Let's go back to our Toolbox component and modify it so that dragging those buttons into the editor will create new instances of the user components they represent. Just as
useNode provides methods and information related to a specific
useEditor specifies methods and information related to the entire editor's state.
useEditor also provides
connectors; the one we are interested in right now is
create which attaches a drag handler to the DOM specified in its first argument and creates the element specified in its second arguement.
Notice for our Container component, we wrapped it with the
<Element canvas /> - this will allow our users to drag and drop a new Container component that is droppable.
Now, you can drag and drop the Buttons, and they will actually create new instances of our User Components.
Up until this point, we have a page editor where our users can move elements around. But, we are missing one important thing - enabling our users to edit the components' props.
useNode hook provides us with the method
setProp which can be used to manipulate a component's props. Let's implement a content editable for our Text Component:
For simplicity's sake, we will be using
But let's only enable content editable only when the component is clicked when it's already selected; a double click is essential.
useNode hook accepts a collector function which can be used to retrieve state information related to the corresponding
This should give you an idea of the possibilities of implementing powerful visual editing features like what you'd see in most modern page editors.
While we are at it, let's also add a slider for users to edit the
We can agree that it does not look all that good since it obstructs the user experience. Wouldn't it be better if the entire
.text-additional-settings Grid is relocated to the Settings Panel that we created earlier?
The question is, how will the Settings Panel be able render the
.text-additional-settings when our Text component is selected?
This is where Related Components become useful. Essentially, a Related Component shares the same
Node context as our actual User component; it can make use of the
useNode hook. Additionally, a Related Component is registered to a component's
Node, which means we can access and render this component anywhere within the editor.
Before we move on to the Settings Panel, let's quickly do the same for the other User Components:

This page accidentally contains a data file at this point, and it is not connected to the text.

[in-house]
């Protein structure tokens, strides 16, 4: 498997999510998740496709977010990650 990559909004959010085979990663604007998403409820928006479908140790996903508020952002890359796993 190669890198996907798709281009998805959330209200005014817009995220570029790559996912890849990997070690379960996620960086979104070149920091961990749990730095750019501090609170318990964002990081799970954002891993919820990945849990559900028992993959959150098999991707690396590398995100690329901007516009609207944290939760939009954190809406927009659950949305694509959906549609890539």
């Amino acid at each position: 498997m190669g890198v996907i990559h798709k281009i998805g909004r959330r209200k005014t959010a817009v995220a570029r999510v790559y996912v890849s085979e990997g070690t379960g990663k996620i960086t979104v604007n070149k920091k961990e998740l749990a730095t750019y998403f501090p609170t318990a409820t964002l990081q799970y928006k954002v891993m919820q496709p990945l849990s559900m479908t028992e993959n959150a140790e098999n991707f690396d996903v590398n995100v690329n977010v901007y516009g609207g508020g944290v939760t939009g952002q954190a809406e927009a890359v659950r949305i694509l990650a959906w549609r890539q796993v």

Setting default props is not strictly necessary. However, it is helpful if we wish to access the component's props via its corresponding
Node, like what we did in the
settings related component above.
For instance, if a Text component is rendered as
<Text text="Hi" />, we would get a null value when we try to retrieve the
fontSize prop via its
Node. An easy way to solve this is to explicity define each User Component's
We need to get the currently selected component which can be obtained from the editor's internal state. Similar to
useNode, a collector function can be specified to
useEditor. The difference is here, we'll be dealing with the editor's internal state rather than with a specific
Note: state.events.selected is of type
Set<string>. This is because in the case of multi-select, it's possible for the user to select multiple Nodes by holding down the
Now, let's replace the placeholder text fields in our Settings Panel with the
settings Related Component:
Now, we have to make our Delete button work. We can achieve this by using the
delete action available from the
Also, it's important to note that not all nodes are deletable - if we try to delete an undeletable Node, it'll result in an error. Hence, it's good to make use of the helper methods which helps describe a Node. In our case, we would like to know if the currently selected Node is deletable before actually displaying the "Delete" button. We can access the helper methods via the
node query in the
This is the last part of the editor that we have to take care of and then we're done!
First, we can get the editor's
enabled state by passing in a collector function just like what we did before. Then, we can use the
setOptions action to toggle the
useEditor hook also provides
query methods which provide information based the editor'state. In our case, we would like to get the current state of all the
Nodes in a serialized form; we can do this by calling the
serialize query method.
We'll explore how to compress the JSON output and have the editor load from the serialised JSON in the Save and Load guide.
We've made it to the end! Not too bad right? Hopefully, you're able to see the simplicity of building a fully working page editor with Craft.js.
We do not need to worry about implementing the drag-n-drop system but rather simply focus on writing rules and attaching connectors to the desired elements.
When it comes to writing the components themselves, it is the same as writing any other React component - you control how the components react to different editor events and how they are edited.